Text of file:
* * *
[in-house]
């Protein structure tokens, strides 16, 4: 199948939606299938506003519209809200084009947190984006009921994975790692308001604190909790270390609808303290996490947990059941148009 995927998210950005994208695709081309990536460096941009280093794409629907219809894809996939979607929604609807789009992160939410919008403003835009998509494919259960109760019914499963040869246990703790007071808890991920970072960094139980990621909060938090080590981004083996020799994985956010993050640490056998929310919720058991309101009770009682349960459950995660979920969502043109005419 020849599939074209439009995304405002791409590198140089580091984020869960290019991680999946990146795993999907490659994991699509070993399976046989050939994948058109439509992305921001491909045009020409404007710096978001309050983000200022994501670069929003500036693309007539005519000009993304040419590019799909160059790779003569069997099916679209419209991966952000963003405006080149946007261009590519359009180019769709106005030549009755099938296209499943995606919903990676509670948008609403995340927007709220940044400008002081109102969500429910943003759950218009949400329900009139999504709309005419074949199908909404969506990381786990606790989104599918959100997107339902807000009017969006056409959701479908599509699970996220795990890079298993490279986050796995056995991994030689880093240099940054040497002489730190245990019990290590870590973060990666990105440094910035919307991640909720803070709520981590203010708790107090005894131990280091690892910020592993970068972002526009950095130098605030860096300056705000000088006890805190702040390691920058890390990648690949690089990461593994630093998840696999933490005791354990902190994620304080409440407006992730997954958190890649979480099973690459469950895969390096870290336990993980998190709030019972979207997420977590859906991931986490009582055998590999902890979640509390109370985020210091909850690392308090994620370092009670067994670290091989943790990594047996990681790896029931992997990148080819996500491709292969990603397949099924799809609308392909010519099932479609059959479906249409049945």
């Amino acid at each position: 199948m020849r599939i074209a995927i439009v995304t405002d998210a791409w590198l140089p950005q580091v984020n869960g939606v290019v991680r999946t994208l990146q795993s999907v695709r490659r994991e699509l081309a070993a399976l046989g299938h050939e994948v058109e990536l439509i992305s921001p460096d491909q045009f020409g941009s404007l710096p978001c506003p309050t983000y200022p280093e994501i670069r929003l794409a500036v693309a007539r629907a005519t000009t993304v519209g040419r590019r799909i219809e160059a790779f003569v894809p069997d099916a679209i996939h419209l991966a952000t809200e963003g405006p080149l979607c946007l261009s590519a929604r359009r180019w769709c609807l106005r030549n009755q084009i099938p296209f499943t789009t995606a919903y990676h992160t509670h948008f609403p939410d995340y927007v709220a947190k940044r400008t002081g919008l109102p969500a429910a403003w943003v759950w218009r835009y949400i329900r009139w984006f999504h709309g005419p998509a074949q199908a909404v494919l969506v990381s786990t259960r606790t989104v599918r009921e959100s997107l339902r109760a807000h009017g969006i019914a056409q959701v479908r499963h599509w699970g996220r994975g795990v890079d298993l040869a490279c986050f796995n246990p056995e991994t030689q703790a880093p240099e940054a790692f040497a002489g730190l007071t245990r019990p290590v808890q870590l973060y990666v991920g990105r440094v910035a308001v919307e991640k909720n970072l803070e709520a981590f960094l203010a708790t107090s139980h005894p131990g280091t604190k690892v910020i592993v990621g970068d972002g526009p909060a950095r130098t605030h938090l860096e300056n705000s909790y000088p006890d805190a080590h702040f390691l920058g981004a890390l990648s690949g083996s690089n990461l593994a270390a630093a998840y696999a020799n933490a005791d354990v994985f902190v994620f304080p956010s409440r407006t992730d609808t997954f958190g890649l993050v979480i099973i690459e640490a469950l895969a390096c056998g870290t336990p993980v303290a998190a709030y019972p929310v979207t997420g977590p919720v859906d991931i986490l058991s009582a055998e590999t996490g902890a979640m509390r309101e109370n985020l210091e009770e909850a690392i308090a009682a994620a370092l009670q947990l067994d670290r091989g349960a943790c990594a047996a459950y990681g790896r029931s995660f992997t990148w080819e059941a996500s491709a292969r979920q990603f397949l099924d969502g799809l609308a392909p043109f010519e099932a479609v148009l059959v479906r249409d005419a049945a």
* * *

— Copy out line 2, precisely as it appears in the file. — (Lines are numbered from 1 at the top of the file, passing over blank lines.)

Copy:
């Protein structure tokens, strides 16, 4: 199948939606299938506003519209809200084009947190984006009921994975790692308001604190909790270390609808303290996490947990059941148009 995927998210950005994208695709081309990536460096941009280093794409629907219809894809996939979607929604609807789009992160939410919008403003835009998509494919259960109760019914499963040869246990703790007071808890991920970072960094139980990621909060938090080590981004083996020799994985956010993050640490056998929310919720058991309101009770009682349960459950995660979920969502043109005419 020849599939074209439009995304405002791409590198140089580091984020869960290019991680999946990146795993999907490659994991699509070993399976046989050939994948058109439509992305921001491909045009020409404007710096978001309050983000200022994501670069929003500036693309007539005519000009993304040419590019799909160059790779003569069997099916679209419209991966952000963003405006080149946007261009590519359009180019769709106005030549009755099938296209499943995606919903990676509670948008609403995340927007709220940044400008002081109102969500429910943003759950218009949400329900009139999504709309005419074949199908909404969506990381786990606790989104599918959100997107339902807000009017969006056409959701479908599509699970996220795990890079298993490279986050796995056995991994030689880093240099940054040497002489730190245990019990290590870590973060990666990105440094910035919307991640909720803070709520981590203010708790107090005894131990280091690892910020592993970068972002526009950095130098605030860096300056705000000088006890805190702040390691920058890390990648690949690089990461593994630093998840696999933490005791354990902190994620304080409440407006992730997954958190890649979480099973690459469950895969390096870290336990993980998190709030019972979207997420977590859906991931986490009582055998590999902890979640509390109370985020210091909850690392308090994620370092009670067994670290091989943790990594047996990681790896029931992997990148080819996500491709292969990603397949099924799809609308392909010519099932479609059959479906249409049945």